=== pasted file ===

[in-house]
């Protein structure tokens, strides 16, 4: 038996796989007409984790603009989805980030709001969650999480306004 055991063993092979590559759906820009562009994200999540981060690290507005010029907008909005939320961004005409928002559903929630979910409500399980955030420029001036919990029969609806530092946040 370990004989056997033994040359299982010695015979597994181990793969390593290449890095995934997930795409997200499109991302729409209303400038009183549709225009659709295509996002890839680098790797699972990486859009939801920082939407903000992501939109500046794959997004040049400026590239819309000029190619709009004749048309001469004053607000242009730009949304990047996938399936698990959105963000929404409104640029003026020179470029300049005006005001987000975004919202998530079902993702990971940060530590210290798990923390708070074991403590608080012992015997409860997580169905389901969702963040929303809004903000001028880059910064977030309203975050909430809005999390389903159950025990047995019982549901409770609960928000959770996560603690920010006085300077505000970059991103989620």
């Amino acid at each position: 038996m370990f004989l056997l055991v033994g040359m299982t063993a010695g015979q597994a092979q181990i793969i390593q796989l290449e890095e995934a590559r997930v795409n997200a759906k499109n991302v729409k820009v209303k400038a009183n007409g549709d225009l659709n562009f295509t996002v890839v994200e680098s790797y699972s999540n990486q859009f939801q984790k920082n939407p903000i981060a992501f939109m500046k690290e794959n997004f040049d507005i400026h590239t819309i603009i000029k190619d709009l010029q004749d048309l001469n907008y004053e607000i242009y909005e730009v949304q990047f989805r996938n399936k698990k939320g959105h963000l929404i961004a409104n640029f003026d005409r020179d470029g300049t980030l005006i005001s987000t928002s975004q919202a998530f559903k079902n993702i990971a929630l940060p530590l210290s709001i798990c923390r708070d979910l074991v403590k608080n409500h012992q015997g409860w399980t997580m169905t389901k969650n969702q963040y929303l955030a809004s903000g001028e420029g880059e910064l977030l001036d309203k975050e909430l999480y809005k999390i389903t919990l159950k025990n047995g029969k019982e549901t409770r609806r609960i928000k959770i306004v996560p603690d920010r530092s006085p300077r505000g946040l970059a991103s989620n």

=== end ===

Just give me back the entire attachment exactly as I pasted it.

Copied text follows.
[in-house]
């Protein structure tokens, strides 16, 4: 038996796989007409984790603009989805980030709001969650999480306004 055991063993092979590559759906820009562009994200999540981060690290507005010029907008909005939320961004005409928002559903929630979910409500399980955030420029001036919990029969609806530092946040 370990004989056997033994040359299982010695015979597994181990793969390593290449890095995934997930795409997200499109991302729409209303400038009183549709225009659709295509996002890839680098790797699972990486859009939801920082939407903000992501939109500046794959997004040049400026590239819309000029190619709009004749048309001469004053607000242009730009949304990047996938399936698990959105963000929404409104640029003026020179470029300049005006005001987000975004919202998530079902993702990971940060530590210290798990923390708070074991403590608080012992015997409860997580169905389901969702963040929303809004903000001028880059910064977030309203975050909430809005999390389903159950025990047995019982549901409770609960928000959770996560603690920010006085300077505000970059991103989620």
């Amino acid at each position: 038996m370990f004989l056997l055991v033994g040359m299982t063993a010695g015979q597994a092979q181990i793969i390593q796989l290449e890095e995934a590559r997930v795409n997200a759906k499109n991302v729409k820009v209303k400038a009183n007409g549709d225009l659709n562009f295509t996002v890839v994200e680098s790797y699972s999540n990486q859009f939801q984790k920082n939407p903000i981060a992501f939109m500046k690290e794959n997004f040049d507005i400026h590239t819309i603009i000029k190619d709009l010029q004749d048309l001469n907008y004053e607000i242009y909005e730009v949304q990047f989805r996938n399936k698990k939320g959105h963000l929404i961004a409104n640029f003026d005409r020179d470029g300049t980030l005006i005001s987000t928002s975004q919202a998530f559903k079902n993702i990971a929630l940060p530590l210290s709001i798990c923390r708070d979910l074991v403590k608080n409500h012992q015997g409860w399980t997580m169905t389901k969650n969702q963040y929303l955030a809004s903000g001028e420029g880059e910064l977030l001036d309203k975050e909430l999480y809005k999390i389903t919990l159950k025990n047995g029969k019982e549901t409770r609806r609960i928000k959770i306004v996560p603690d920010r530092s006085p300077r505000g946040l970059a991103s989620n």